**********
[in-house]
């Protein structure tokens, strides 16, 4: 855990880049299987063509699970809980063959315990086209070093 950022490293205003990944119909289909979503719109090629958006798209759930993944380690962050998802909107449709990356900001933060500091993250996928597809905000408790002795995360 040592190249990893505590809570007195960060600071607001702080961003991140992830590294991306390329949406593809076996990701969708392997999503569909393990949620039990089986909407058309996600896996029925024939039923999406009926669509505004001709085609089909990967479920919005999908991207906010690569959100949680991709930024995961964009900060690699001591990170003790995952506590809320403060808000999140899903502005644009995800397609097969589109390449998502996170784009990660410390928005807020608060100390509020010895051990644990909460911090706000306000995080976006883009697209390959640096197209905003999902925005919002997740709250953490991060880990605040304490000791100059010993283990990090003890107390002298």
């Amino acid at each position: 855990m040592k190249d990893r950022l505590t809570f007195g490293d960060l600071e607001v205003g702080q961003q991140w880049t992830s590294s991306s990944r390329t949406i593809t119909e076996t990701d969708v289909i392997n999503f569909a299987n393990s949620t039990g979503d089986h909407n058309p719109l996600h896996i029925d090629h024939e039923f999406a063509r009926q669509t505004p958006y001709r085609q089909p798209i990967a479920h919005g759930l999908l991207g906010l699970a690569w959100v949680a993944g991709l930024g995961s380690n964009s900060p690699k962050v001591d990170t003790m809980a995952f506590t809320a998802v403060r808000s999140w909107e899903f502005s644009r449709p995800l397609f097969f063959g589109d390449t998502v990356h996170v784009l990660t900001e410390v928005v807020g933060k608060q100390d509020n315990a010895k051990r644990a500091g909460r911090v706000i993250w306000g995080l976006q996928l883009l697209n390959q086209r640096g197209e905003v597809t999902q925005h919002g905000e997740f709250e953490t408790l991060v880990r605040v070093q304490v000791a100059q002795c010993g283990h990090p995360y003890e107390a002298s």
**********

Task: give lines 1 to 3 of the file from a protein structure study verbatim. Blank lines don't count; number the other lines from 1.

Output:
[in-house]
């Protein structure tokens, strides 16, 4: 855990880049299987063509699970809980063959315990086209070093 950022490293205003990944119909289909979503719109090629958006798209759930993944380690962050998802909107449709990356900001933060500091993250996928597809905000408790002795995360 040592190249990893505590809570007195960060600071607001702080961003991140992830590294991306390329949406593809076996990701969708392997999503569909393990949620039990089986909407058309996600896996029925024939039923999406009926669509505004001709085609089909990967479920919005999908991207906010690569959100949680991709930024995961964009900060690699001591990170003790995952506590809320403060808000999140899903502005644009995800397609097969589109390449998502996170784009990660410390928005807020608060100390509020010895051990644990909460911090706000306000995080976006883009697209390959640096197209905003999902925005919002997740709250953490991060880990605040304490000791100059010993283990990090003890107390002298």
């Amino acid at each position: 855990m040592k190249d990893r950022l505590t809570f007195g490293d960060l600071e607001v205003g702080q961003q991140w880049t992830s590294s991306s990944r390329t949406i593809t119909e076996t990701d969708v289909i392997n999503f569909a299987n393990s949620t039990g979503d089986h909407n058309p719109l996600h896996i029925d090629h024939e039923f999406a063509r009926q669509t505004p958006y001709r085609q089909p798209i990967a479920h919005g759930l999908l991207g906010l699970a690569w959100v949680a993944g991709l930024g995961s380690n964009s900060p690699k962050v001591d990170t003790m809980a995952f506590t809320a998802v403060r808000s999140w909107e899903f502005s644009r449709p995800l397609f097969f063959g589109d390449t998502v990356h996170v784009l990660t900001e410390v928005v807020g933060k608060q100390d509020n315990a010895k051990r644990a500091g909460r911090v706000i993250w306000g995080l976006q996928l883009l697209n390959q086209r640096g197209e905003v597809t999902q925005h919002g905000e997740f709250e953490t408790l991060v880990r605040v070093q304490v000791a100059q002795c010993g283990h990090p995360y003890e107390a002298s």